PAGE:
A Little “Mother City” History

We have really been enjoying learning the history of the places we have been visiting.  Traveling provides a source of education difficult to get in school (and far more interesting), and Cape Town, South Africa has a fascinating history.  If you find yourself in Cape Town, here are a few historical tours and museums to check out.

  1. Footsteps to Freedom Walking TourHighly recommended.
  2. Robben IslandA must do when visiting Cape Town.
  3. District 6 MuseumJust OK but nonetheless interesting and informative.

Footsteps to Freedom Walking Tour was, by far, our most interesting experience.  A passionate and knowledgeable man, Ivor, led the tour.  Ivor was born and raised in Cape Town but left during the tumultuous 70’s and 80’s.  There was a plethora of information Ivor provided in the 2.5 hour walking tour.  Here are just a couple ( of the many) interesting facts shared during this tour:

  1. The tour starts at the Taj Hotel in downtown which is conveniently located near the Mandela Rhodes Place.  A partnership was established between Nelson Mandela and the Rhodes Trust of Cecil Rhodes (also the sponsor of the Rhodes Scholarships) giving full funding for up to a maximum of two years of postgraduate study for an African citizen under 30 years of age.

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2. The purple people of Cape Town:

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In 1989, thousands of anti-apartheid activists took to the streets in Cape Town four days before parliamentary elections, police turned a water cannon with purple dye on them in an effort to halt the demonstrations and mark the protesters for identification and arrest. The plan backfired, however, when one protester hijacked the nozzle from a police officer and sprayed office buildings and the local headquarters of the ruling National Party.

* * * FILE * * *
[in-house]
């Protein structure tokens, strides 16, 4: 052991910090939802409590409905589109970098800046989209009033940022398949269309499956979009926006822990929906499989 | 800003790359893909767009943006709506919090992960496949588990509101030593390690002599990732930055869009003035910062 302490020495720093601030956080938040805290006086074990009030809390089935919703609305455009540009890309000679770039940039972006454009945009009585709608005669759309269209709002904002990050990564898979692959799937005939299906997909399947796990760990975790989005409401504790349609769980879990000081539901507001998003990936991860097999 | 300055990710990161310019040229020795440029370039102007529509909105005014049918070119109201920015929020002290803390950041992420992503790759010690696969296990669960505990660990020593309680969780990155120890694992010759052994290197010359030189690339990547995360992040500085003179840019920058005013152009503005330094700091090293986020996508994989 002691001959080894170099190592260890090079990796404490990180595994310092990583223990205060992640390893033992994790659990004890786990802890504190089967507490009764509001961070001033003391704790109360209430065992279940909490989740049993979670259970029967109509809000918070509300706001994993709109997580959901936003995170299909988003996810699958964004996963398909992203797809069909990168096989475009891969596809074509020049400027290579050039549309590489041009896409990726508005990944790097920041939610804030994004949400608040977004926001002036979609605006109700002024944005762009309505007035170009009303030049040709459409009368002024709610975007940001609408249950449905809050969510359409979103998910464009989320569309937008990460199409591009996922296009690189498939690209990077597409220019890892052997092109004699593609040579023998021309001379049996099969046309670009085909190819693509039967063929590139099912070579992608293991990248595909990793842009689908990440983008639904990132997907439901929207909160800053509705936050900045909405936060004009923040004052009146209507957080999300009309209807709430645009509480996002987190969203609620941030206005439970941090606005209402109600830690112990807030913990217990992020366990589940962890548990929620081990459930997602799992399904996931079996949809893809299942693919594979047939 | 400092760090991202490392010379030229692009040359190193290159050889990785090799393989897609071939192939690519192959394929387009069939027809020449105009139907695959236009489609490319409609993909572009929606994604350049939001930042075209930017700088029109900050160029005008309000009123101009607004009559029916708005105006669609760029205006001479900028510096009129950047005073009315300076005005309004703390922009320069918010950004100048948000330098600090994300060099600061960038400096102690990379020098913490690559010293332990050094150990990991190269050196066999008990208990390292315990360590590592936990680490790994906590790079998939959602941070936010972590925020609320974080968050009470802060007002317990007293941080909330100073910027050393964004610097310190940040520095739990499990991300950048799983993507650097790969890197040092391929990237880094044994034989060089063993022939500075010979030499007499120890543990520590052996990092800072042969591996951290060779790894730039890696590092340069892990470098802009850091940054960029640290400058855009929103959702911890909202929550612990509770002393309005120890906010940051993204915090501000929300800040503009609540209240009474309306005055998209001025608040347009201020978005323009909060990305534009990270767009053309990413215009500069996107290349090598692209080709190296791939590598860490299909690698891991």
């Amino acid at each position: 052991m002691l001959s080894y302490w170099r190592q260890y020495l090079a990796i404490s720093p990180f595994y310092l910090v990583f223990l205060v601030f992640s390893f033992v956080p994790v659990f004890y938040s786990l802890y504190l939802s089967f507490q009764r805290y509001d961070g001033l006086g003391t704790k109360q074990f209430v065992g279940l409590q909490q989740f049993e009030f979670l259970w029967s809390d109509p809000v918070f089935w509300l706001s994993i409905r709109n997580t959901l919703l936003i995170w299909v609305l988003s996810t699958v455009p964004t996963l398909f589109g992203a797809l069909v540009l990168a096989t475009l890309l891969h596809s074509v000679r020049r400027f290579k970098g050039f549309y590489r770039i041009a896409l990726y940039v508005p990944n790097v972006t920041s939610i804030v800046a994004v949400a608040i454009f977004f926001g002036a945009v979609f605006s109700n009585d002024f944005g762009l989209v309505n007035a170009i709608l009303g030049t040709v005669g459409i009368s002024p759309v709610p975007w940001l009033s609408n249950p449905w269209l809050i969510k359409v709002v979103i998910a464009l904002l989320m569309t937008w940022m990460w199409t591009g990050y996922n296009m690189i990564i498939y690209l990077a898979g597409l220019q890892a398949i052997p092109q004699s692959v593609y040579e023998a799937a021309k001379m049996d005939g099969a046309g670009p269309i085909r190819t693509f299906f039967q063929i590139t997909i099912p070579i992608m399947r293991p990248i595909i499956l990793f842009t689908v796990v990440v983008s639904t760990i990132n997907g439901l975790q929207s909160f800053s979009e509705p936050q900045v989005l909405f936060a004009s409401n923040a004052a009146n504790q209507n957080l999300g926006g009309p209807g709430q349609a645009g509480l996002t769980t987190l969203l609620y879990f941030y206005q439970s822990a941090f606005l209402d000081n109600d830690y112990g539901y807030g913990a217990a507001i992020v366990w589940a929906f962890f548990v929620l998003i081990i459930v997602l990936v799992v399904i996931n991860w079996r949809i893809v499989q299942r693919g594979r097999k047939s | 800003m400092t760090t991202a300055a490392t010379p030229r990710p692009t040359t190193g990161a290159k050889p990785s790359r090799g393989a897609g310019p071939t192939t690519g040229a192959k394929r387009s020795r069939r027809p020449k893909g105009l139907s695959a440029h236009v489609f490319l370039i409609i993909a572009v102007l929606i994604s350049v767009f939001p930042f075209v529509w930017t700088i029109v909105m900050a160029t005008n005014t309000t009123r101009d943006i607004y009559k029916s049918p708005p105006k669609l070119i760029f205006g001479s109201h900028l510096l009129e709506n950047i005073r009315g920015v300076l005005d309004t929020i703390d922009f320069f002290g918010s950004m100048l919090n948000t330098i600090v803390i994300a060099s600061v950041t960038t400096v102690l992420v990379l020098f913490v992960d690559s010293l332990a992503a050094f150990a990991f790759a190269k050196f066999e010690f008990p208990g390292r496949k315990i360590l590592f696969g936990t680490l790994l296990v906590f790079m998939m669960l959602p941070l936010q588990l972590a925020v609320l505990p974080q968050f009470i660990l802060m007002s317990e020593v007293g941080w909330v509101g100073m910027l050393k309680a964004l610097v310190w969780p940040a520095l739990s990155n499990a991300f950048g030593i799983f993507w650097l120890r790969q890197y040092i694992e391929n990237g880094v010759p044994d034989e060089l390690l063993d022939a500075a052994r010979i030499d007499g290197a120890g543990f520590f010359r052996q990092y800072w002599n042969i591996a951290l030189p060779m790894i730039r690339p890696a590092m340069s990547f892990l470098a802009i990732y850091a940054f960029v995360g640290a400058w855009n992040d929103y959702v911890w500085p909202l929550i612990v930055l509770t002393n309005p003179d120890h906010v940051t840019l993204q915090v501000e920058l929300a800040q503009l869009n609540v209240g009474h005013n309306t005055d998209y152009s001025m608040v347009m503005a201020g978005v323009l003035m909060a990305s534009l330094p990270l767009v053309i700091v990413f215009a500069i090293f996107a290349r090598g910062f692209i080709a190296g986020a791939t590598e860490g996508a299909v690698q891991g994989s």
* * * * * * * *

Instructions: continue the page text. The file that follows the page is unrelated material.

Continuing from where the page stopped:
Unesco declared Robben Island in the Western Cape a World Heritage Site in 1999. Robben Island is located in Table Bay about 30 minutes off the coast of Cape Town.  We were really looking forward to this tour and had read great things about it; however, the tour sadly did not live up to expectations.

Robben Island is the infamous place where Nelson Mandela would spend 18 of his 27 prison years.   Also, Robert Sobukwe was also imprisoned at Robben Island  (for a total of 6 years in solitary confinement and served a total of 9 years) after leading a march to local police stations defying the Pass Law.  The Pass Law was an internal passport system designed to segregate the population.  In my opinion, the tour did not do a great job of detailing the lives of these political prisoners who were instrumental in the end of apartheid.  Nonetheless, it is a must do when in Cape Town.

The tour is about 4 hours long and includes a 30 minute boat ride to Robben Island from the V&A Waterfront.  The boat ride alone makes the tour worth it providing amazing views of this stunning city.

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The tour also includes a bus ride around the island with commentary on the history plus a tour of the prison by one of the prior inmates.  Again, the tour could have gone into more depth on the political prisoners that were held here and seemed to be geared too much towards kids with not enough details on the facts.  (Suggest reading the Long Walk to Freedom prior to this tour.)

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District Six was named the Sixth Municipal District of Cape Town in 1867.   District Six was a vibrant center in downtown Cape Town. However, by the beginning of the twentieth century, the process of forcibly removing non-whites from District Six to areas outside the city had begun.  This obviously caused significant hardship for folks as they not only had to leave their homes and neighbors but were moved to areas that required a significant commute to their jobs.

In 1966, District Six it was declared a white area under the Group Areas Act of 1950. More than 60 000 people were forcibly removed to barren outlying areas aptly known as the Cape Flats, and their houses in District Six were flattened by bulldozers.  The museum was established in 19904as a memorial to the forced movement of 60,000 inhabitants of various races in District Six during the Apartheid.

The end of Apartheid (Afrikaan word mean the state of being apart) in 1994 and the drafting of a democratic constitution was an amazing event after nearly 40+ plus years of racial segregation.  It is a wonder that the country did not erupt in civil war during this time.   Today, despite the recent economic challenges.  Unemployment is around 40%.  Just before we arrived, the Rand plummeted and President Zuma, in the course of a week, changed finance ministers three times. Yet, despite these challenges,  Cape Town is vibrant place.  And outside investment continues to pour in with many Europeans buying holiday homes.  We were surprised at the number of cranes in the city and the amount of building happening here right now.

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